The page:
Terra (LUNA) has become the world’s second-largest DeFi ecosystem behind Ethereum, with reported total value locked (TVL) of $18 billion.
Meanwhile, US Securities and Exchange Commission (SEC) lawyers have recommended enforcement actions against its founding company, Terraform Labs.
Terra eclipsed Binance Smart Chain’s TVL in late December, an impressive feat given Binance’s native token BNB boasts an $85-billion market capitalization — nearly three times LUNA.
LUNA’s boosted TVL is mostly the result of recent surges in its token price, up more than 40% since the beginning of December.
The amount of staked LUNA tokens has practically flatlined over the past five months, according to ecosystem tracker DeFi Llama.
In any case, the top-two protocols on Terra are the $10-billion algorithmic stablecoin UST, and Anchor Protocol’s $3 billion Savings-as-a-Service SDK.
Terraform Labs is also launching a decentralized exchange (Astroport) and a credit lending platform (Mars Protocol).
Terra’s algorithmic stablecoin is a gambit
Terra has many critics. Its entire ecosystem is predicated on its algorithmic stablecoin, UST, maintaining its one-to-one peg with the US dollar.
Ultimately, Terra is advancing a speculative alternative to well-known stablecoins like Tether (USDT), Circle’s USDC, Binance USD (BUSD), and Gemini Dollar (GUSD).
Others criticize Terra’s need for consistent capital inflows to support its valuation.
Terra’s LUNA, which helps UST maintain its dollar-value, has a total supply of 871 million tokens.
Of those, 371 million are circulating, about 43% of the supply, including 115 million liquid (circulating and not staked) tokens — equal to 13% of all LUNA.
- Terra creator Terraform Labs in South Korea owns the remaining 462 million LUNA (53%).
- That includes a 150-million LUNA “stability reserve,” roughly 17% of the supply.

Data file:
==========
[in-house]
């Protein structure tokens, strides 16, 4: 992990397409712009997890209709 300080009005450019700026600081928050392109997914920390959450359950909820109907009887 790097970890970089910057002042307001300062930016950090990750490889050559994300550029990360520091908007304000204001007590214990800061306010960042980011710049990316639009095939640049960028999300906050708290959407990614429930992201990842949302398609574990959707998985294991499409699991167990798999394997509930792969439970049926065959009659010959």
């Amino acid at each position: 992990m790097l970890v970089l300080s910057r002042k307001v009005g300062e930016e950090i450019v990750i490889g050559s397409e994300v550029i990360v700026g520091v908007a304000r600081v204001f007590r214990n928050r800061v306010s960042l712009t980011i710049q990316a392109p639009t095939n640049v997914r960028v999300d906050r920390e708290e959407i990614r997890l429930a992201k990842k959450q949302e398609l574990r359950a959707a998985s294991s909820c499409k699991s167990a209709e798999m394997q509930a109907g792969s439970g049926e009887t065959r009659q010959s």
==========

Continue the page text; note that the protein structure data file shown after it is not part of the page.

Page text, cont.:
- The rest of Terraform Labs’ LUNA is held for discretionary use: paying staff, improving the resiliency of the Terra network, or whatever lead brain Do Kwon decides to do.
Terraform Labs and its chief exec Kwon currently face an SEC probe into whether Terraform Labs’ Mirror Protocol (part of Terra’s DeFi ecosystem) sells unregistered securities.
Mirror Protocol allows users to create synthetic, “mirrored” versions of regulated securities like Amazon and Tesla stock.
In a conversation on September 15, 2021, SEC attorneys advised Kwon’s lawyers that “some sort of enforcement action was warranted against Terraform Labs.”
Kwon is a South Korean citizen residing in Singapore. Legal filings locate Terraform Labs’ headquarters also in Singapore.
Terraform Labs filed its own lawsuit claiming that the SEC improperly served Kwon with subpoenas at the Mainnet 2021 summit in New York.
Kwon alleges that delivering the subpoena in a public place violated SEC protocols, rendering his subpoena improper.
The SEC sub-contracted Cavalier Courier & Process Service to deliver the subpoena to Kwon. Attendees saw the process server handing the subpoena to Kwon near an elevator at the venue.
Onlookers quickly took to social media to post about the incident. So far, the SEC has not publicly announced any formal enforcement.
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